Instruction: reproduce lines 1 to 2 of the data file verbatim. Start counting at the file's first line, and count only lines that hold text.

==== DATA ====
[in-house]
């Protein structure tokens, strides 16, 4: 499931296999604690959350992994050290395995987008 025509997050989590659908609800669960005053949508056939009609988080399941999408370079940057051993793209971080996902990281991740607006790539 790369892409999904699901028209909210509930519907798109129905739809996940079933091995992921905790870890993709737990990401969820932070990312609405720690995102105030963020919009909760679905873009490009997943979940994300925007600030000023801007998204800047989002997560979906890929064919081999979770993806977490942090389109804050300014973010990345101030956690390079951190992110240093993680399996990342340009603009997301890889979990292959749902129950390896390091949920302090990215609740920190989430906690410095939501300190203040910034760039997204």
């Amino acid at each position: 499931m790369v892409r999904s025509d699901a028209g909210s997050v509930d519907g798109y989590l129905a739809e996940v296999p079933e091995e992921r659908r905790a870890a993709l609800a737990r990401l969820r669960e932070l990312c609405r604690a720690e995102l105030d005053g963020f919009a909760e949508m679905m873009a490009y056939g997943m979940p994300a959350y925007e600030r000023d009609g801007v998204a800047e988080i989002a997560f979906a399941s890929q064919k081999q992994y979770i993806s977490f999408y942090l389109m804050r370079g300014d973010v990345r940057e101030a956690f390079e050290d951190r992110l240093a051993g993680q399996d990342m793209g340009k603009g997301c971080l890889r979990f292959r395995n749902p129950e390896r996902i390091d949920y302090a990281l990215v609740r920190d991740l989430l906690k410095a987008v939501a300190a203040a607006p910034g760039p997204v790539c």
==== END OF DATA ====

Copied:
[in-house]
């Protein structure tokens, strides 16, 4: 499931296999604690959350992994050290395995987008 025509997050989590659908609800669960005053949508056939009609988080399941999408370079940057051993793209971080996902990281991740607006790539 790369892409999904699901028209909210509930519907798109129905739809996940079933091995992921905790870890993709737990990401969820932070990312609405720690995102105030963020919009909760679905873009490009997943979940994300925007600030000023801007998204800047989002997560979906890929064919081999979770993806977490942090389109804050300014973010990345101030956690390079951190992110240093993680399996990342340009603009997301890889979990292959749902129950390896390091949920302090990215609740920190989430906690410095939501300190203040910034760039997204």